View source: Zach Pucillo

We live in an age of real-time, data-fueled dashboards that help business leaders make forward-looking decisions—in some industries. In the world of environmental health and safety (EHS), though, the reality is that many organizations still rely on spreadsheets and binders full of outdated information.

If that describes your organization, I’ve got two pieces of good news for you: first, transitioning to an EHS culture focused on prevention and mitigation can keep your workers safer and save your organization money on insurance premiums, citations, and fines.

Second, there is software specifically designed for EHS that makes that transition feasible for any organization.

Here’s a practical look at what it takes to shift to a preventive EHS program.

Track Leading (Not Lagging) Indicators

Common EHS metrics include DART (Days Away, Restricted, or Transferred) rate and incidence rates—both measures that tell you what has already happened in your organization.

While lagging metrics are valuable for your insurance provider, they aren’t useful in preventing accidents and incidents that hurt employees. To do that, you have to track leading indicators: identification and mitigation of workplace hazards, completion of employee training, consistent and proper use of personal protective equipment (PPE), modification of observed employee unsafe behaviors, etc.

That’s nearly impossible in a traditional EHS setup, where a single person is often responsible for monitoring and managing the safety of an entire facility.

To effectively shift to tracking leading indicators and therefore preventing and mitigating workplace accidents, organizations must implement a culture of safety, so that every employee is an active participant in maintaining organizational safety. Let’s look at how that can happen.

Make Everyone an Active Participant in Workplace Safety

When people who aren’t EHS professionals think of workplace safety, they typically imagine dangerous “stuff”: a frayed electrical cord that could spark a fire or a cluttered aisle that could trip someone.

In reality, the biggest single factor in a workplace’s safety is employee training. That’s because safety doesn’t happen behind a desk; it happens on the facility floor, when dozens or thousands of individual workers consistently make the best and safest choice possible. For example:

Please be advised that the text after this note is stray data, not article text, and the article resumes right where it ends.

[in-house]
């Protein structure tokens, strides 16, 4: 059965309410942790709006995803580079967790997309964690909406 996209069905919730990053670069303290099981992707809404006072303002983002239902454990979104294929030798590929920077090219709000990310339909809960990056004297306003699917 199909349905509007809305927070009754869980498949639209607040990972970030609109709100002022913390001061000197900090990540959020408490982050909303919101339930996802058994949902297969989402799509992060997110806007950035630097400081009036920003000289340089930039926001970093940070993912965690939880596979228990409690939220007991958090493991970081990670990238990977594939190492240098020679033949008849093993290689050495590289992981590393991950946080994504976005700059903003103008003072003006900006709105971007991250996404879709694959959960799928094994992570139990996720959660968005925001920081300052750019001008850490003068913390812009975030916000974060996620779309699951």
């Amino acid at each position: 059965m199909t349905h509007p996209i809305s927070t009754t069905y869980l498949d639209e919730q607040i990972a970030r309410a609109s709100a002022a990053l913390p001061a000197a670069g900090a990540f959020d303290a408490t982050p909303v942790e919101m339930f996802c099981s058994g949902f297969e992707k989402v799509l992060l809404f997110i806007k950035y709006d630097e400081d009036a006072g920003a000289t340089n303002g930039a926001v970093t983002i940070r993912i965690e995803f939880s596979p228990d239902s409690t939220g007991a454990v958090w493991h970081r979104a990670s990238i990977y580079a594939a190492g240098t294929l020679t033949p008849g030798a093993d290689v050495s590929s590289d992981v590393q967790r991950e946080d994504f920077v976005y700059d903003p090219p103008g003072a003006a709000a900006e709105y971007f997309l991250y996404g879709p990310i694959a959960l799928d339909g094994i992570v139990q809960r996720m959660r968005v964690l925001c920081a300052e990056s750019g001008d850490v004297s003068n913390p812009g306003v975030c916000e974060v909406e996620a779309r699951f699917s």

• Are employees using the right PPE for their work? Are they wearing that equipment properly?
  • Do employees know when they need to use PPE?
  • Can employees recognize something that’s not up to code, whether it’s behavior or physical surroundings? If so, do they know what action to take when they do?
  • If something goes wrong, will employees know what steps to take, or will they have to wait for a manager’s instruction?
  • Are chemical safety data sheets easily accessible?

An entire workforce doing small things every day to uphold workplace safety standards has a much bigger impact on a facility’s overall safety than any single policy or guideline can have.

This is borne out in the way OSHA compliance officers approach site visits. The first question they typically ask is whether the facility operator completes adequate employee training. If the answer is no, they’ll likely issue a citation.

So how can you provide employees adequate training?

The ideal system offers ongoing, role-specific, and in-context training. It also empowers employees to conduct random audits—e.g., by prompting them to take photos of their organized workspace that can be scanned and used as an example to others. Prebuilt digital inspection checklists, which an employee can use to inspect a specific area for safety hazards, are a great way to empower employees while training them at the same time.

Here’s how a best-case inspection scenario might look with adequate training:

An OSHA inspector asks to see the safety data sheet for the chemical an employee is handling. The employee takes out a smartphone, opens an application, searches for the chemical, and retrieves the requested sheet on the spot.